Exemptions

Information for introducers using NICNAS exemption categories

We aim to minimise disruptions to industrial chemical importers and manufacturers as we move from NICNAS to AICIS.

From 1 July 2020 you'll be able to:

Section 33 (Division 5 of Part 5 of Schedule 2) of the CATP Act, and Part 7 of the Transitional Rules, have details on transitioning NICNAS exemptions under AICIS. Part 7 of the Transitional Rules changes the operation of the CATP Act.

Download transitional legislation, explanatory statements and rules here


Low volume, R & D and low concentration cosmetic introductions

Some NICNAS exemption categories can continue to be used for a period of time after 1 July 2020. The purpose is to give introducers time to adjust to the new system under AICIS.

The following exemption categories can continue to be used until 31 August 2022. You must continue to comply with all exemption criteria and obligations.

From 1 September 2022, you must categorise your introduction to make sure it is authorised under AICIS. We'll contact you about this prior to the cut-off date.

NICNAS exemption categories that can be used under AICIS until 31 August 2022

Exemption typeQuantity restrictionConcentration restriction

Research and development or analysis — manufactured in a fixed apparatus in a specific location

NoneNone
Research and development or analysis — importation onlyNot more than 100kg in a 12 month periodNone
Cosmetic use (no unreasonable risk)Not more than 100kg in a 12 month periodNone
Non-cosmetic use (no unreasonable risk)Not more than 100kg in a 12 month periodNone
Cosmetic use (no unreasonable risk and non-hazardous chemical) NoneNot more than 1% concentration in a cosmetic

Polymer of low concern

If you are introducing a polymer under the PLC exemption category, these will become an exempted introduction under AICIS. There is no fee for exempted introductions.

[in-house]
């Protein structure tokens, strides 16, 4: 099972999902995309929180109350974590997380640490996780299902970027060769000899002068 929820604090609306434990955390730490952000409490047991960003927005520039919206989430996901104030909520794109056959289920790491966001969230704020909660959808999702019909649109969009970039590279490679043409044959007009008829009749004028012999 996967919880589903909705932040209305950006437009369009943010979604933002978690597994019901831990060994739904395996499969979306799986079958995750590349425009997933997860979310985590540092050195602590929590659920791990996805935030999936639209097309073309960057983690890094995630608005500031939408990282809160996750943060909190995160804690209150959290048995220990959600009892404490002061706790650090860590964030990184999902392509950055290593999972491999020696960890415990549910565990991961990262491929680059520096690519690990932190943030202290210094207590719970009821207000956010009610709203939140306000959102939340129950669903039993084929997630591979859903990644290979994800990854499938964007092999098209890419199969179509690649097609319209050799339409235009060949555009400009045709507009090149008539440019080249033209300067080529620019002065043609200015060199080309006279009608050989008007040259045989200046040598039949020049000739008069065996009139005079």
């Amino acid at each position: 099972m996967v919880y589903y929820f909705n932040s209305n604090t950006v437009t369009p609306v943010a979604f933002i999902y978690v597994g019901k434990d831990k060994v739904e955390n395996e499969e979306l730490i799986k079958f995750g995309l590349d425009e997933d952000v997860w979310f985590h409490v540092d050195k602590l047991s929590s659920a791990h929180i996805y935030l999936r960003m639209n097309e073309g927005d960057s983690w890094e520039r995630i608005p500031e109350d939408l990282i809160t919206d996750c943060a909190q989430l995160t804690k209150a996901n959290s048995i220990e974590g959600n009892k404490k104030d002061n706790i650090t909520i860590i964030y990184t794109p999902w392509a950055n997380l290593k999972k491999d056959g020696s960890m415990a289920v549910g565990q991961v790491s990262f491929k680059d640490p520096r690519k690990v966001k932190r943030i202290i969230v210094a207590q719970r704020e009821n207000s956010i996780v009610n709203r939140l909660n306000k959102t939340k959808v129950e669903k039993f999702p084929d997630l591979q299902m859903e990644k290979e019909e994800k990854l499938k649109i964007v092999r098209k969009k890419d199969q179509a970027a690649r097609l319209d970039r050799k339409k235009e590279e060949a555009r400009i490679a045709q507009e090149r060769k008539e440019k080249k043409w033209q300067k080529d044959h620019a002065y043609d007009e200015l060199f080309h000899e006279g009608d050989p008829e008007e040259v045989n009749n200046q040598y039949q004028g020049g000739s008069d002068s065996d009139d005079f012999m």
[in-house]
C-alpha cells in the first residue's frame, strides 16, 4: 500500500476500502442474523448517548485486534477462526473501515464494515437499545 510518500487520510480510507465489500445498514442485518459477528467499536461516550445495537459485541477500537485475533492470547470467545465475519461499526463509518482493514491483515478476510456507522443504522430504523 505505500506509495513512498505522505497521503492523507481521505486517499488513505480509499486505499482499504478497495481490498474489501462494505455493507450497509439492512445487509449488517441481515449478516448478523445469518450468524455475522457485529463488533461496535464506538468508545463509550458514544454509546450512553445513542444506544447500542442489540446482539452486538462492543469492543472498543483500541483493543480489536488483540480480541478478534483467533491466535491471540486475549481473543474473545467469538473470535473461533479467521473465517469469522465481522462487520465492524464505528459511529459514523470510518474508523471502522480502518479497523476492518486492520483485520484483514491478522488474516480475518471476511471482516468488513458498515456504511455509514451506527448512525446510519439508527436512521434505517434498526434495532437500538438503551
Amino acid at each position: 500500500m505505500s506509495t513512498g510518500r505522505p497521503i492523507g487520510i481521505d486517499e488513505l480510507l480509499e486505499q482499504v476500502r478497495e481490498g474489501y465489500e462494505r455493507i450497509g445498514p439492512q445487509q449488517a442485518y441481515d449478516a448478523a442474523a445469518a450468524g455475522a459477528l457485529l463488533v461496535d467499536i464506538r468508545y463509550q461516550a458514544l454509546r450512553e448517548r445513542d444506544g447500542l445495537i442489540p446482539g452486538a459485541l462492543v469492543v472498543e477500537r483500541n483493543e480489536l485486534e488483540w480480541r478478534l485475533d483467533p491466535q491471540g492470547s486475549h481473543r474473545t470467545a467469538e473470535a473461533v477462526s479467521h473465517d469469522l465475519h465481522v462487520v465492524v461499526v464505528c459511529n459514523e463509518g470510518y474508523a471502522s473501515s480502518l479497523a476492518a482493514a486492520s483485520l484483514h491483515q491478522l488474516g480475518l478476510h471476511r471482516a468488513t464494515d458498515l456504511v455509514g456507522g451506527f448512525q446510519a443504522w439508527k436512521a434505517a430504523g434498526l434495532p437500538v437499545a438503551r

You must make an annual declaration and keep records about your introduction.

New — high molecular weight polymers with lung overloading potential

There is an exception for these types of polymers — even if they meet our PLC criteria they cannot be exempted introductions.

We'll publish guidance about this as we head towards the new scheme.


Imported and subsequently exported introductions

Under NICNAS, exemption from new chemical requirements apply to chemicals imported and then exported within 30 days, that remain the subject of customs control at all times before leaving Australia. These are called transhipments.

Under AICIS, industrial chemicals that are imported and then exported within 25 days, and remain subject to customs control at all times before leaving Australia, are excluded from all registration, categorisation and reporting requirements.

Under AICIS, industrial chemicals that are imported and then exported without being removed from their packaging, and that remain subject to customs control or the control of the introducer, are exempted introductions.  No upper time limit for the period between import and export applies.  There is no fee for exempted introductions.

You must make an annual declaration and keep records about your introduction.


Last update 5 December 2019